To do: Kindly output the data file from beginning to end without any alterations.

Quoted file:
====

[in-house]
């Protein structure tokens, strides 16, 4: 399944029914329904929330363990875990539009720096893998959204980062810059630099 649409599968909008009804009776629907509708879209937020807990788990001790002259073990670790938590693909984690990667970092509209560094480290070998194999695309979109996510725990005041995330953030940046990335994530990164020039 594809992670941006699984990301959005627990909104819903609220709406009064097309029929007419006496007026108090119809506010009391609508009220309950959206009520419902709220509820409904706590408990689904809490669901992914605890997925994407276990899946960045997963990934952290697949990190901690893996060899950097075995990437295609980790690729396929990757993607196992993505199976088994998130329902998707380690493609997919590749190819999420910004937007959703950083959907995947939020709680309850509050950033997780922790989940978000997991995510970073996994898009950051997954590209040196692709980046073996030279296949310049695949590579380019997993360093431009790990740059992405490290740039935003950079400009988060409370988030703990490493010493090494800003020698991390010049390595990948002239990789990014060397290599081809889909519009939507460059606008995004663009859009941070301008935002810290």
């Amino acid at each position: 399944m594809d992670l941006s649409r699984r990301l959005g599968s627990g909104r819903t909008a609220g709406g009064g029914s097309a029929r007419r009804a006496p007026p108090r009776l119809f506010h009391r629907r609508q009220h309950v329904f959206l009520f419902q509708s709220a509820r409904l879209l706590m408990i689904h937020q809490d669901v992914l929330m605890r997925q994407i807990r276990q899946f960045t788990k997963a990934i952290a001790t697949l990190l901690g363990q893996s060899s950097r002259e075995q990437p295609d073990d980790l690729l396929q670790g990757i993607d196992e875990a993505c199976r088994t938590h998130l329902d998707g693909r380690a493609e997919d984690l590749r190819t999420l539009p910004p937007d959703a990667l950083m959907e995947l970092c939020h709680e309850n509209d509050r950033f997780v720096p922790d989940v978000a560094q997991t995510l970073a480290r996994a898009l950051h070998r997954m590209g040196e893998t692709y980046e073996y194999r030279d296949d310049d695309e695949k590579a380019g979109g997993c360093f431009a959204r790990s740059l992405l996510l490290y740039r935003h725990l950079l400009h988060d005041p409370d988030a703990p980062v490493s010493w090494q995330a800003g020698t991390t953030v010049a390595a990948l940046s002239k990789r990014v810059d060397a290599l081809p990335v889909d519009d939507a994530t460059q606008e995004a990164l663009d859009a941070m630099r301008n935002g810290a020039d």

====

[in-house]
């Protein structure tokens, strides 16, 4: 399944029914329904929330363990875990539009720096893998959204980062810059630099 649409599968909008009804009776629907509708879209937020807990788990001790002259073990670790938590693909984690990667970092509209560094480290070998194999695309979109996510725990005041995330953030940046990335994530990164020039 594809992670941006699984990301959005627990909104819903609220709406009064097309029929007419006496007026108090119809506010009391609508009220309950959206009520419902709220509820409904706590408990689904809490669901992914605890997925994407276990899946960045997963990934952290697949990190901690893996060899950097075995990437295609980790690729396929990757993607196992993505199976088994998130329902998707380690493609997919590749190819999420910004937007959703950083959907995947939020709680309850509050950033997780922790989940978000997991995510970073996994898009950051997954590209040196692709980046073996030279296949310049695949590579380019997993360093431009790990740059992405490290740039935003950079400009988060409370988030703990490493010493090494800003020698991390010049390595990948002239990789990014060397290599081809889909519009939507460059606008995004663009859009941070301008935002810290």
């Amino acid at each position: 399944m594809d992670l941006s649409r699984r990301l959005g599968s627990g909104r819903t909008a609220g709406g009064g029914s097309a029929r007419r009804a006496p007026p108090r009776l119809f506010h009391r629907r609508q009220h309950v329904f959206l009520f419902q509708s709220a509820r409904l879209l706590m408990i689904h937020q809490d669901v992914l929330m605890r997925q994407i807990r276990q899946f960045t788990k997963a990934i952290a001790t697949l990190l901690g363990q893996s060899s950097r002259e075995q990437p295609d073990d980790l690729l396929q670790g990757i993607d196992e875990a993505c199976r088994t938590h998130l329902d998707g693909r380690a493609e997919d984690l590749r190819t999420l539009p910004p937007d959703a990667l950083m959907e995947l970092c939020h709680e309850n509209d509050r950033f997780v720096p922790d989940v978000a560094q997991t995510l970073a480290r996994a898009l950051h070998r997954m590209g040196e893998t692709y980046e073996y194999r030279d296949d310049d695309e695949k590579a380019g979109g997993c360093f431009a959204r790990s740059l992405l996510l490290y740039r935003h725990l950079l400009h988060d005041p409370d988030a703990p980062v490493s010493w090494q995330a800003g020698t991390t953030v010049a390595a990948l940046s002239k990789r990014v810059d060397a290599l081809p990335v889909d519009d939507a994530t460059q606008e995004a990164l663009d859009a941070m630099r301008n935002g810290a020039d």